The History of the Coretta Scott King Book AwardsThe Coretta Scott King Book Awards are given annually to outstanding African American authors and illustrators of books for children and young adults that demonstrate an appreciation of African American culture and universal human values. The award commemorates the life and work of Dr. Martin Luther King, Jr., and honors his wife, Mrs. Coretta Scott King, for her courage and determination to continue the work for peace and world brotherhood.
The Awards are given in author and illustrator categories; honor recipients may also be named. Both the Author and Illustrator Winner recipients receive a plaque and $1,000. The John Steptoe Award for New Talent is occasionally given for young authors or illustrators who demonstrate outstanding promise at the beginning of their careers. Steptoe winners receive a plaque.
The Coretta Scott King - Virginia Hamilton Award for Lifetime Achievement is presented in even years to an African American author, illustrator or author/illustrator for a body of his or her published books for children and/or young adults, and who has made a significant and lasting literary contribution. In odd years, the award is presented to a practitioner for substantial contributions through active engagement with youth using award winning African American literature for children and/or young adults, via implementation of reading and reading related activities/programs. Virginia Hamilton Award recipients receive a medal and $1,500.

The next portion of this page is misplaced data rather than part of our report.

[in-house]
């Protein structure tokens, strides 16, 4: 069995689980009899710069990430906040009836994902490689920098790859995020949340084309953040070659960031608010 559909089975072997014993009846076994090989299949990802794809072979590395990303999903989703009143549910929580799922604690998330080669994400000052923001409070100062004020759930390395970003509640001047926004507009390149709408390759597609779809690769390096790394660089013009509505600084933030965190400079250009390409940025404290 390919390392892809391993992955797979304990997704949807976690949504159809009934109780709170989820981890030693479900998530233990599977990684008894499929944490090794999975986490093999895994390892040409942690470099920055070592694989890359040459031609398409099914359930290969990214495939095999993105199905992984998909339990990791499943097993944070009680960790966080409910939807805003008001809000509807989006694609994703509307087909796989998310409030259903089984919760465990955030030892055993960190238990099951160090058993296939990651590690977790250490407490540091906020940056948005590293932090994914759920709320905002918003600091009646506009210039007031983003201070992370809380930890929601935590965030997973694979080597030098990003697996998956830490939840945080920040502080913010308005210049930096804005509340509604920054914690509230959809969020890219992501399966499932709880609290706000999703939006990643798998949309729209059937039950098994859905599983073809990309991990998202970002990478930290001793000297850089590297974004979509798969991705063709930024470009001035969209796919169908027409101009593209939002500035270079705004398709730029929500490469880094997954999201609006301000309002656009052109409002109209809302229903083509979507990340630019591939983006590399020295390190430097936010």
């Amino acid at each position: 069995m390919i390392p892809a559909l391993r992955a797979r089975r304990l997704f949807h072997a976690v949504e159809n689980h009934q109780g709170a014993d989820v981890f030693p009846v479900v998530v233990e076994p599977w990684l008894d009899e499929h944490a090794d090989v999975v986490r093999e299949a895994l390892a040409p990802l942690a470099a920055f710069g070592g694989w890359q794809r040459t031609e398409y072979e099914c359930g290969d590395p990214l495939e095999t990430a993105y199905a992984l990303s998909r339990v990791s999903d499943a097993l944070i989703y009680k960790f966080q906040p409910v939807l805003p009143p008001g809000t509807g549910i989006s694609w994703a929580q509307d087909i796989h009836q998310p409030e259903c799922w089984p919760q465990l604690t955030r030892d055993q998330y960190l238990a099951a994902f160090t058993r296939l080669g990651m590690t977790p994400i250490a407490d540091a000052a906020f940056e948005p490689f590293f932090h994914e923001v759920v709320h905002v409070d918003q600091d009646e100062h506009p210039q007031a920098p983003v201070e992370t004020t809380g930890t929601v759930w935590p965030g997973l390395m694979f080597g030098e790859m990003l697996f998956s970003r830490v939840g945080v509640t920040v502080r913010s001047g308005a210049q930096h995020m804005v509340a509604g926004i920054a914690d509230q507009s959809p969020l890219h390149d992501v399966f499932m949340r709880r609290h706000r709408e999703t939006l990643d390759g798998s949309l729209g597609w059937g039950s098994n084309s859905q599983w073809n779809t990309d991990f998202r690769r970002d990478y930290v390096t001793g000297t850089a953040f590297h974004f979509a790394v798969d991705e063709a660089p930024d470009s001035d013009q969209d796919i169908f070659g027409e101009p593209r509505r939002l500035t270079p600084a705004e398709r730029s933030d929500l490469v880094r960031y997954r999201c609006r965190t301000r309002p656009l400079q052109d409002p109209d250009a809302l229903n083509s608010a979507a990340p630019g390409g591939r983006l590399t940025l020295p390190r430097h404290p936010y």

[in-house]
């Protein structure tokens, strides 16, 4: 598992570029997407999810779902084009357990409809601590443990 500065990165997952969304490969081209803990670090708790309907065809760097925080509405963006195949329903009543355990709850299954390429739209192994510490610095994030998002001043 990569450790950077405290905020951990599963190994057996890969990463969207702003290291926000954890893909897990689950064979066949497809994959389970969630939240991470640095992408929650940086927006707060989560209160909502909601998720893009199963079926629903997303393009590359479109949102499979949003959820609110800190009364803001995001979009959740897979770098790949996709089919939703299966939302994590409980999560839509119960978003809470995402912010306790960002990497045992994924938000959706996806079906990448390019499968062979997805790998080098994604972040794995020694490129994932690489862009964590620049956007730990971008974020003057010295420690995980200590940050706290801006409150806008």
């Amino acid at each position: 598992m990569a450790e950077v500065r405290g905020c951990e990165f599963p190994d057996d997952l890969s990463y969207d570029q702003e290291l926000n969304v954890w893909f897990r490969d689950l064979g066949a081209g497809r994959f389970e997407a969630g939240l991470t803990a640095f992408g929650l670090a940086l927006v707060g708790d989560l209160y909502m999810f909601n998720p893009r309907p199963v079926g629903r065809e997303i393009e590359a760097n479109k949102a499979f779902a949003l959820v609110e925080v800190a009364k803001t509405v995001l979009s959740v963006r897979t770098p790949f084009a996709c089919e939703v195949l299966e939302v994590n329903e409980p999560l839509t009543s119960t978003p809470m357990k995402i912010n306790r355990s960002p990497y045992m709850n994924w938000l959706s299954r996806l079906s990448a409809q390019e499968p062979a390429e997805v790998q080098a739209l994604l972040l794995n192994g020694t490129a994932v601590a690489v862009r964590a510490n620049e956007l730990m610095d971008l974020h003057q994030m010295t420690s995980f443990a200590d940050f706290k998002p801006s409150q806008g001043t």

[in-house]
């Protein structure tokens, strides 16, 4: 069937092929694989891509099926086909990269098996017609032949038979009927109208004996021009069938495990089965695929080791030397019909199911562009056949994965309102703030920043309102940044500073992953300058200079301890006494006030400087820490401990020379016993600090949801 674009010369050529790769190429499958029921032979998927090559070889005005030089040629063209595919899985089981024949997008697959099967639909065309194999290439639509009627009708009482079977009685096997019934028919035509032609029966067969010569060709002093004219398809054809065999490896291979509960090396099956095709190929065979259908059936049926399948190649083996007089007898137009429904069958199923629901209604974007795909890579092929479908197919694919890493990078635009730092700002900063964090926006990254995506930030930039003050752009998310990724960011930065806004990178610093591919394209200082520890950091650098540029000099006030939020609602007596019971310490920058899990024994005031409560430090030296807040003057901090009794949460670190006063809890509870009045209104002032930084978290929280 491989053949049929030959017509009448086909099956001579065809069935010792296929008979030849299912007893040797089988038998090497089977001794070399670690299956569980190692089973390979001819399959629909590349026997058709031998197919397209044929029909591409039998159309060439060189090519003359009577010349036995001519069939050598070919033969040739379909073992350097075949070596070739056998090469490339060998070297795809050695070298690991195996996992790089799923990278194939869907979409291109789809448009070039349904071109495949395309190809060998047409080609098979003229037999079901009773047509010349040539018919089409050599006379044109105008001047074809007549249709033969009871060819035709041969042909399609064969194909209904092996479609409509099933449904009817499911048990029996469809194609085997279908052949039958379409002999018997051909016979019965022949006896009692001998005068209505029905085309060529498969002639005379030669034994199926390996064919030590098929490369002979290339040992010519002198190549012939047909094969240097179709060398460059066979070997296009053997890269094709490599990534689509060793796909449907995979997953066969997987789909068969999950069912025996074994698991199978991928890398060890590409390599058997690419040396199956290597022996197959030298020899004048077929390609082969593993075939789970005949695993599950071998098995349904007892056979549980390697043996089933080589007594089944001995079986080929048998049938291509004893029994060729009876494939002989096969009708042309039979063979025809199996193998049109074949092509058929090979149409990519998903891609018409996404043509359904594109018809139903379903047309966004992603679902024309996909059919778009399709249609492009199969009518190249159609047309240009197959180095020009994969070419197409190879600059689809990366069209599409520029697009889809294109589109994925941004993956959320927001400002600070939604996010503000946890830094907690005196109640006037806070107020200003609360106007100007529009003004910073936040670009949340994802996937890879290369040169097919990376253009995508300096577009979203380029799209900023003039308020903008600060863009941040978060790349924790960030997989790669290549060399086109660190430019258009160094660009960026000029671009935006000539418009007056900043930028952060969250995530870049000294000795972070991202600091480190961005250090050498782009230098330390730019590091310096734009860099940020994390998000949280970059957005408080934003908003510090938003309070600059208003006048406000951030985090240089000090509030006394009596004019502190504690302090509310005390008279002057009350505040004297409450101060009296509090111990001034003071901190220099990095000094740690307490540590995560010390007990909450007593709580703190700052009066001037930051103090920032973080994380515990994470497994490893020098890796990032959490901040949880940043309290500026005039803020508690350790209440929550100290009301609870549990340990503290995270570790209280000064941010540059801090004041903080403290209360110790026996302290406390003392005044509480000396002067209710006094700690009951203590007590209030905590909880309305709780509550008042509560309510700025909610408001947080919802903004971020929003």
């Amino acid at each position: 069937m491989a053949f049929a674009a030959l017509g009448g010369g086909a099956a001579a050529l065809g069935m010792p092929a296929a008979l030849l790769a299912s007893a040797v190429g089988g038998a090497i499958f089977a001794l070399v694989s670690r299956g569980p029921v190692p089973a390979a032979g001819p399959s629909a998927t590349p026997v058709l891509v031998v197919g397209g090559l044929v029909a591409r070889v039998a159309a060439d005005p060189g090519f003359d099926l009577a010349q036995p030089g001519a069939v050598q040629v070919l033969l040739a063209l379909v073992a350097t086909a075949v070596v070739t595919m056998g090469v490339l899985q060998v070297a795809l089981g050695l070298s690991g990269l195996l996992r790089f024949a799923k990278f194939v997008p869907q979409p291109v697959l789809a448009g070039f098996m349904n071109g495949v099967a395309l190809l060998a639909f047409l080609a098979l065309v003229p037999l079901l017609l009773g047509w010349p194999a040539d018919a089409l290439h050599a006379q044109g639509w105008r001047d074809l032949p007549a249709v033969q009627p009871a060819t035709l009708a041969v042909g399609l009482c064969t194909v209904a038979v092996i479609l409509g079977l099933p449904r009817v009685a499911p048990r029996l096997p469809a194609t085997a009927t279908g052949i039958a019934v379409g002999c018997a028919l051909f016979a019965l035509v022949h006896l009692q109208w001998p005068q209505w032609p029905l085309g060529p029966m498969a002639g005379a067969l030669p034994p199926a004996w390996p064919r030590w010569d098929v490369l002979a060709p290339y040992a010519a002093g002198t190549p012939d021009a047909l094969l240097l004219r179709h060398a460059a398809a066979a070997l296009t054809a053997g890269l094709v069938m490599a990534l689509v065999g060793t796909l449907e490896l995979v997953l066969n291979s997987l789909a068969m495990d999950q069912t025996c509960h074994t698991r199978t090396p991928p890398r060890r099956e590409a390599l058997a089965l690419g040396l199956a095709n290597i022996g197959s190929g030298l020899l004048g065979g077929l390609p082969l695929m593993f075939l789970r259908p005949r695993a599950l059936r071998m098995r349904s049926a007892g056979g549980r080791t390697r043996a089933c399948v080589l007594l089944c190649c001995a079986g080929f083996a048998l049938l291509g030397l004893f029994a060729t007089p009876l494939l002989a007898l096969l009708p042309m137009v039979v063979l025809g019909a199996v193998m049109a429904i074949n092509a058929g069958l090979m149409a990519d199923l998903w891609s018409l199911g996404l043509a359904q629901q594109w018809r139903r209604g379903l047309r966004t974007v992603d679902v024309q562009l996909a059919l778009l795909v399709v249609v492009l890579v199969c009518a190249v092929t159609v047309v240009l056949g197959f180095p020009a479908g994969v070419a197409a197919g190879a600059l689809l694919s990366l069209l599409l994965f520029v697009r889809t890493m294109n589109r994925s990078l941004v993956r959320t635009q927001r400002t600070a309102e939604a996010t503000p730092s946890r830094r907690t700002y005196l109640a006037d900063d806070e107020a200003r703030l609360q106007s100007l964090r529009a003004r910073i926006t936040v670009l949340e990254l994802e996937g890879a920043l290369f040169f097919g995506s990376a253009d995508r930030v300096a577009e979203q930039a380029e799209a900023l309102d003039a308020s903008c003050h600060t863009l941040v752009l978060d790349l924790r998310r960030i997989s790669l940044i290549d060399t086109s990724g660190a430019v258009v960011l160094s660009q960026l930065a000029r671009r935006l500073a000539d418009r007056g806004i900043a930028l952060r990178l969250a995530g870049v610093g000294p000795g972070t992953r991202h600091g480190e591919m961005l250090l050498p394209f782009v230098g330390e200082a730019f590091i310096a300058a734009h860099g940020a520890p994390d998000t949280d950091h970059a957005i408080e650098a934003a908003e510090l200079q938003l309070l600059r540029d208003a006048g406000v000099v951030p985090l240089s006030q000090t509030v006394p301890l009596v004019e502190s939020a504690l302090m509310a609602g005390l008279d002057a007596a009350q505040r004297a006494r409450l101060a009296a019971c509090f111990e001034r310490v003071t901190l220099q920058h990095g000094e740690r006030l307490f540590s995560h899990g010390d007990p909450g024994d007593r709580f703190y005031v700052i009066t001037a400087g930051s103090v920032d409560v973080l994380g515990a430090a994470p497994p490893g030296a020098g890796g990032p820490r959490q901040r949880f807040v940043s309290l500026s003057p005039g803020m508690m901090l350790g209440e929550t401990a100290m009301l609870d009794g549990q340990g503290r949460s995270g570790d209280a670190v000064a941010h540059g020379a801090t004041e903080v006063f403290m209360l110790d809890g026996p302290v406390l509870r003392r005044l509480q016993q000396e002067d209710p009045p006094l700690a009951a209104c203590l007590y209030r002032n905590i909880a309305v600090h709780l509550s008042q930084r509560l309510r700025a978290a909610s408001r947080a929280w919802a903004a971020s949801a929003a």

The Coretta Scott King Book Award was founded in 1969 by Mabel McKissick and Glyndon Greer at the American Library Association (ALA) Annual Conference in Atlantic City, New Jersey. The first award was given to Lillie Patterson in 1970 for her biography, Martin Luther King, Jr.: Man of Peace (Garrard).